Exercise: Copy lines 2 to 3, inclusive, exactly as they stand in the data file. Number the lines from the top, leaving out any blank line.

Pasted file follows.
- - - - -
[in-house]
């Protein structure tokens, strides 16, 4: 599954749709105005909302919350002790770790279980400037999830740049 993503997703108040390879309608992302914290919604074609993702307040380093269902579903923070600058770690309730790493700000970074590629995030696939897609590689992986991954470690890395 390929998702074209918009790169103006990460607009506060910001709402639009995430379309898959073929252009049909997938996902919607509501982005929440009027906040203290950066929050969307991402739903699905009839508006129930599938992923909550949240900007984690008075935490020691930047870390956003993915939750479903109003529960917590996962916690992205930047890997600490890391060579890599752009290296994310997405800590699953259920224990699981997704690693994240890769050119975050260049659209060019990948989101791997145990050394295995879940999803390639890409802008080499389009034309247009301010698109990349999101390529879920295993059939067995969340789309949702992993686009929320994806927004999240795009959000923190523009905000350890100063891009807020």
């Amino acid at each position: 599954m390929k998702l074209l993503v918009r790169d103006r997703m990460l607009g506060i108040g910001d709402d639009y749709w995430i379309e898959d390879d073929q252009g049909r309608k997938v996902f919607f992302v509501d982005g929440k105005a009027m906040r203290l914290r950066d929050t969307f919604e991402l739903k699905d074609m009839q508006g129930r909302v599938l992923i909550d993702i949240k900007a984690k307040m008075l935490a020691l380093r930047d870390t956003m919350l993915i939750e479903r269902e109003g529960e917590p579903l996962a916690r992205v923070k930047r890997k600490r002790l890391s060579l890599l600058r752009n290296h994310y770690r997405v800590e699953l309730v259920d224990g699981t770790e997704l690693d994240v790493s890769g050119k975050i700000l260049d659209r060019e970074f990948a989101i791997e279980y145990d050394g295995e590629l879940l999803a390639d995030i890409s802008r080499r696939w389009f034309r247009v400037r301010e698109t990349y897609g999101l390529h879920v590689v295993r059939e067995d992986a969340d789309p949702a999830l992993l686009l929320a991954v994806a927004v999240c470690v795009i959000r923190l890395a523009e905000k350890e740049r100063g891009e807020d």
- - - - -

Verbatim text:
């Protein structure tokens, strides 16, 4: 599954749709105005909302919350002790770790279980400037999830740049 993503997703108040390879309608992302914290919604074609993702307040380093269902579903923070600058770690309730790493700000970074590629995030696939897609590689992986991954470690890395 390929998702074209918009790169103006990460607009506060910001709402639009995430379309898959073929252009049909997938996902919607509501982005929440009027906040203290950066929050969307991402739903699905009839508006129930599938992923909550949240900007984690008075935490020691930047870390956003993915939750479903109003529960917590996962916690992205930047890997600490890391060579890599752009290296994310997405800590699953259920224990699981997704690693994240890769050119975050260049659209060019990948989101791997145990050394295995879940999803390639890409802008080499389009034309247009301010698109990349999101390529879920295993059939067995969340789309949702992993686009929320994806927004999240795009959000923190523009905000350890100063891009807020």
């Amino acid at each position: 599954m390929k998702l074209l993503v918009r790169d103006r997703m990460l607009g506060i108040g910001d709402d639009y749709w995430i379309e898959d390879d073929q252009g049909r309608k997938v996902f919607f992302v509501d982005g929440k105005a009027m906040r203290l914290r950066d929050t969307f919604e991402l739903k699905d074609m009839q508006g129930r909302v599938l992923i909550d993702i949240k900007a984690k307040m008075l935490a020691l380093r930047d870390t956003m919350l993915i939750e479903r269902e109003g529960e917590p579903l996962a916690r992205v923070k930047r890997k600490r002790l890391s060579l890599l600058r752009n290296h994310y770690r997405v800590e699953l309730v259920d224990g699981t770790e997704l690693d994240v790493s890769g050119k975050i700000l260049d659209r060019e970074f990948a989101i791997e279980y145990d050394g295995e590629l879940l999803a390639d995030i890409s802008r080499r696939w389009f034309r247009v400037r301010e698109t990349y897609g999101l390529h879920v590689v295993r059939e067995d992986a969340d789309p949702a999830l992993l686009l929320a991954v994806a927004v999240c470690v795009i959000r923190l890395a523009e905000k350890e740049r100063g891009e807020d």